|Publication number||US6016119 A|
|Application number||US 09/162,314|
|Publication date||Jan 18, 2000|
|Filing date||Sep 28, 1998|
|Priority date||Oct 9, 1995|
|Also published as||WO1997014055A1|
|Publication number||09162314, 162314, US 6016119 A, US 6016119A, US-A-6016119, US6016119 A, US6016119A|
|Inventors||Norman F. Krasner|
|Original Assignee||Snaptrack, Inc.|
|Export Citation||BiBTeX, EndNote, RefMan|
|Patent Citations (51), Non-Patent Citations (19), Referenced by (244), Classifications (50), Legal Events (3)|
|External Links: USPTO, USPTO Assignment, Espacenet|
This application is related to and hereby claims the benefit of the filing date of a provisional patent application by the same inventor, Norman F. Krasner, which application is entitled Low Power, Sensitive Pseudorange Measurement Apparatus and Method for Global Positioning Satellites Systems, Ser. No. 60/005,318, filed Oct. 9, 1995.
This application is also a divisional of U.S. application Ser. No. 08/723,219, filed on Oct. 7, 1996, now U.S. Pat. No. 5,831,574.
The present invention concerns receivers capable of determining pseudoranges to orbiting satellites and, in particular, concerns such receivers as find application in global positioning satellite systems (GPS).
GPS receivers normally determine their position by computing relative times of arrival of signals transmitted simultaneously from a multiplicity of GPS (or NAVSTAR) satellites. These satellites transmit, as part of their message, both satellite positioning data as well as data on clock timing, so-called "ephemeris" data. The process of searching for and acquiring GPS signals, reading the ephemeris data for a multiplicity of satellites and computing the location of the receiver from this data is time consuming, often requiring several minutes. In many cases, this lengthy processing time is unacceptable and, furthermore, greatly limits battery life in micro-miniaturized portable applications. Another limitation of current GPS receivers is that their operation is limited to situations in which multiple satellites are clearly in view, without obstructions, and where a good quality antenna is properly positioned to receive such signals. As such, they normally are unusable in portable, body mounted applications; in areas where there is significant foliage or building blockage (e.g., urban canyons); in in-building applications and in applications where the location of a submerged object is desired.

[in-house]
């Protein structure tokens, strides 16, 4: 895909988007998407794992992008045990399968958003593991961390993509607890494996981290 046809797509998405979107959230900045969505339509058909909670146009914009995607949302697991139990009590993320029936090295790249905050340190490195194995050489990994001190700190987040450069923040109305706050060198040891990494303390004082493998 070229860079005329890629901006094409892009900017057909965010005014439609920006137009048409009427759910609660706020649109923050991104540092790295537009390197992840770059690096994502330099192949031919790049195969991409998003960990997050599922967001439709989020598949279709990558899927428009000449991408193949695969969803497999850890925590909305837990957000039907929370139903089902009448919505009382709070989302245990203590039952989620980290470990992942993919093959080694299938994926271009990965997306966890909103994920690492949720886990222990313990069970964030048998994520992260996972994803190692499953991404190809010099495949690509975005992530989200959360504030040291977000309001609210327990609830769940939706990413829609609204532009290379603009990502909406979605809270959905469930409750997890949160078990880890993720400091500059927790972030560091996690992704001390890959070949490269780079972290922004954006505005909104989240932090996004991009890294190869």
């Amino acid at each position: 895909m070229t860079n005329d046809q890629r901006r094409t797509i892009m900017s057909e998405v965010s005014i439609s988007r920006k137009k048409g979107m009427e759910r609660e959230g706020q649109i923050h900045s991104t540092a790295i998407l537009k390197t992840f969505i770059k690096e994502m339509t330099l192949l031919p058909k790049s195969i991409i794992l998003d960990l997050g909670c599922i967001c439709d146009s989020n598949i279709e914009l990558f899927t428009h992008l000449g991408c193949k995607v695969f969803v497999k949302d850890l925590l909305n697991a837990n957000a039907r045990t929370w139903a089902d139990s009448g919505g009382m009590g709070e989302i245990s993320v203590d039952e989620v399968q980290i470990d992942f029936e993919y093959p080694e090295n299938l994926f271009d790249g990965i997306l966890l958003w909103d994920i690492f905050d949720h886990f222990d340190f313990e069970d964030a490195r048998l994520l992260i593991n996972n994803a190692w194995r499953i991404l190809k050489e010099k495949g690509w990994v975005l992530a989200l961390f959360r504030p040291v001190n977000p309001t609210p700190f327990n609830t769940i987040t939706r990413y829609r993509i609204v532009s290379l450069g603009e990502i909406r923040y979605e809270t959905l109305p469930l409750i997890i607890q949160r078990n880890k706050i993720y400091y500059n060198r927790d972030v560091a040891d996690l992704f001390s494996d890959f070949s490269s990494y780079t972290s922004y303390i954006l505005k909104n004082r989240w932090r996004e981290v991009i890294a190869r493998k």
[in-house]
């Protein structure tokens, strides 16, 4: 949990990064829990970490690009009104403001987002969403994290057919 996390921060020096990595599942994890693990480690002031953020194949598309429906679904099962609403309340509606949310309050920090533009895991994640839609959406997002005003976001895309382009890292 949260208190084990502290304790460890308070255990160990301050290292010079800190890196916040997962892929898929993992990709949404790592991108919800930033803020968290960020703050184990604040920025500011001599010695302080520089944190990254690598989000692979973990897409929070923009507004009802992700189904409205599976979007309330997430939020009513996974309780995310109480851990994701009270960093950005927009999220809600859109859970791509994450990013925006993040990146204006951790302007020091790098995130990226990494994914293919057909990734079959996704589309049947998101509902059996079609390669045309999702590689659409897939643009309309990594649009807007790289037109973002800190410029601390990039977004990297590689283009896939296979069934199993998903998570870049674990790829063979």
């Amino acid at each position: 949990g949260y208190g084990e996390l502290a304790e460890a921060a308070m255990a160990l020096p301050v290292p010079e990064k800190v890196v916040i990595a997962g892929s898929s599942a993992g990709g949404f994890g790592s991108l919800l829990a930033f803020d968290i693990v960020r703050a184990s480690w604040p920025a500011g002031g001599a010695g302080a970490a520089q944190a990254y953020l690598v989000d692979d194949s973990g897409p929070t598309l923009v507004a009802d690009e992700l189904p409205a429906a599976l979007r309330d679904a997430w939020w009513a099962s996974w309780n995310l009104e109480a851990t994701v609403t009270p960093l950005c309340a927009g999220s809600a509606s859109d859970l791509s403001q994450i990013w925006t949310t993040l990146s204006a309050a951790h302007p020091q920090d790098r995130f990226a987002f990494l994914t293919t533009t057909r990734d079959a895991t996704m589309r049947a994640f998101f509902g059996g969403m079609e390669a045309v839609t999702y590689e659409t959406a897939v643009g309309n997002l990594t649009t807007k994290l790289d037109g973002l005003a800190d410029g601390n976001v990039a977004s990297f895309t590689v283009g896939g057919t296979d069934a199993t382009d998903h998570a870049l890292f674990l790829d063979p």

There are two principal functions of GPS receiving systems: (1) computation of the pseudoranges to the various GPS satellites, and (2) computation of the position of the receiving platform using these pseudoranges and satellite timing and ephemeris data. The pseudoranges are simply the time delays measured between the received signal from each satellite and a local clock. The satellite ephemeris and timing data is extracted from the GPS signal once it is acquired and tracked. As stated above, collecting this information normally takes a relatively long time (30 seconds to several minutes) and must be accomplished with a good received signal level in order to achieve low error rates.
Virtually all known GPS receivers utilize correlation methods to compute pseudoranges. GPS signals contain high rate repetitive signals called pseudorandom (PN) sequences. The codes available for civilian applications are called C/A codes and have a binary phase-reversal rate, or "chipping" rate, of 1.023 MHz and a repetition period of 1023 chips for a code period of 1 msec. The code sequences belong to a family known as Gold codes. Each GPS satellite broadcasts a signal with a unique Gold code.
For a signal received from a given GPS satellite, following a downconversion process to baseband, a correlation receiver multiplies the received signal by a stored replica of the appropriate Gold code contained within its local memory, and then integrates, or lowpass filters, the product in order to obtain an indication of the presence of the signal. This process is termed a "correlation" operation. By sequentially adjusting the relative timing of this stored replica relative to the received signal, and observing the correlation output, the receiver can determine the time delay between the received signal and a local clock. The initial determination of the presence of such an output is termed "acquisition." Once acquisition occurs, the process enters the "tracking" phase in which the timing of the local reference is adjusted in small amounts in order to maintain a high correlation output The correlation output during the tracking phase may be viewed as the GPS signal with the pseudorandom code removed, or, in common terminology, "despread." This signal is narrow band, with bandwidth commensurate with a 50 bit per second binary phase shift keyed data signal which is superimposed on the GPS waveform.